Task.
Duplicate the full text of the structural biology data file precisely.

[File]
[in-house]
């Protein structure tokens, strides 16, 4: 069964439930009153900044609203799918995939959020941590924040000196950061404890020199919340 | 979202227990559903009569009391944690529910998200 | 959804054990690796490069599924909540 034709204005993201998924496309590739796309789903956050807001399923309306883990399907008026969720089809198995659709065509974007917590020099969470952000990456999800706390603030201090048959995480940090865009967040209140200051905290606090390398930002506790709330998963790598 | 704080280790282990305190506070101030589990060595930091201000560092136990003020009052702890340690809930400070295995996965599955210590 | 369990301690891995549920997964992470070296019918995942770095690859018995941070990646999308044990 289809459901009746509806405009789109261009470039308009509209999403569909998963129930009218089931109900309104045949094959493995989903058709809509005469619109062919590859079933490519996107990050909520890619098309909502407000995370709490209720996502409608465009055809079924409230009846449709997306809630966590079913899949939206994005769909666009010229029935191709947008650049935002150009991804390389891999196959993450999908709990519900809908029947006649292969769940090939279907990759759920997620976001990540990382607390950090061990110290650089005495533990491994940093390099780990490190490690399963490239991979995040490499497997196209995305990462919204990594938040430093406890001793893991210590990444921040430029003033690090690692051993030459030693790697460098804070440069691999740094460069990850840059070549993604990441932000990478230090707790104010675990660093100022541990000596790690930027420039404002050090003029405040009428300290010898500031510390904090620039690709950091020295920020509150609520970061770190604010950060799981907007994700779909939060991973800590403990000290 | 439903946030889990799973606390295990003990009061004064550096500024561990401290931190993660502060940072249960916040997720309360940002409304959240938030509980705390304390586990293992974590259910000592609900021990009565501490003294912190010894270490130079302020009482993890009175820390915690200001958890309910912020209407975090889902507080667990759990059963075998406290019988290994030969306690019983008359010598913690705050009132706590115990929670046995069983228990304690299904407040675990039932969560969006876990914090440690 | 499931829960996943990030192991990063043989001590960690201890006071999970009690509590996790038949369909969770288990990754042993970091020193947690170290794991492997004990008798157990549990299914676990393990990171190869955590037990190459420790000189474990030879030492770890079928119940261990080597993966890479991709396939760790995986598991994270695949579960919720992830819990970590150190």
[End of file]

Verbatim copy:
[in-house]
């Protein structure tokens, strides 16, 4: 069964439930009153900044609203799918995939959020941590924040000196950061404890020199919340 | 979202227990559903009569009391944690529910998200 | 959804054990690796490069599924909540 034709204005993201998924496309590739796309789903956050807001399923309306883990399907008026969720089809198995659709065509974007917590020099969470952000990456999800706390603030201090048959995480940090865009967040209140200051905290606090390398930002506790709330998963790598 | 704080280790282990305190506070101030589990060595930091201000560092136990003020009052702890340690809930400070295995996965599955210590 | 369990301690891995549920997964992470070296019918995942770095690859018995941070990646999308044990 289809459901009746509806405009789109261009470039308009509209999403569909998963129930009218089931109900309104045949094959493995989903058709809509005469619109062919590859079933490519996107990050909520890619098309909502407000995370709490209720996502409608465009055809079924409230009846449709997306809630966590079913899949939206994005769909666009010229029935191709947008650049935002150009991804390389891999196959993450999908709990519900809908029947006649292969769940090939279907990759759920997620976001990540990382607390950090061990110290650089005495533990491994940093390099780990490190490690399963490239991979995040490499497997196209995305990462919204990594938040430093406890001793893991210590990444921040430029003033690090690692051993030459030693790697460098804070440069691999740094460069990850840059070549993604990441932000990478230090707790104010675990660093100022541990000596790690930027420039404002050090003029405040009428300290010898500031510390904090620039690709950091020295920020509150609520970061770190604010950060799981907007994700779909939060991973800590403990000290 | 439903946030889990799973606390295990003990009061004064550096500024561990401290931190993660502060940072249960916040997720309360940002409304959240938030509980705390304390586990293992974590259910000592609900021990009565501490003294912190010894270490130079302020009482993890009175820390915690200001958890309910912020209407975090889902507080667990759990059963075998406290019988290994030969306690019983008359010598913690705050009132706590115990929670046995069983228990304690299904407040675990039932969560969006876990914090440690 | 499931829960996943990030192991990063043989001590960690201890006071999970009690509590996790038949369909969770288990990754042993970091020193947690170290794991492997004990008798157990549990299914676990393990990171190869955590037990190459420790000189474990030879030492770890079928119940261990080597993966890479991709396939760790995986598991994270695949579960919720992830819990970590150190």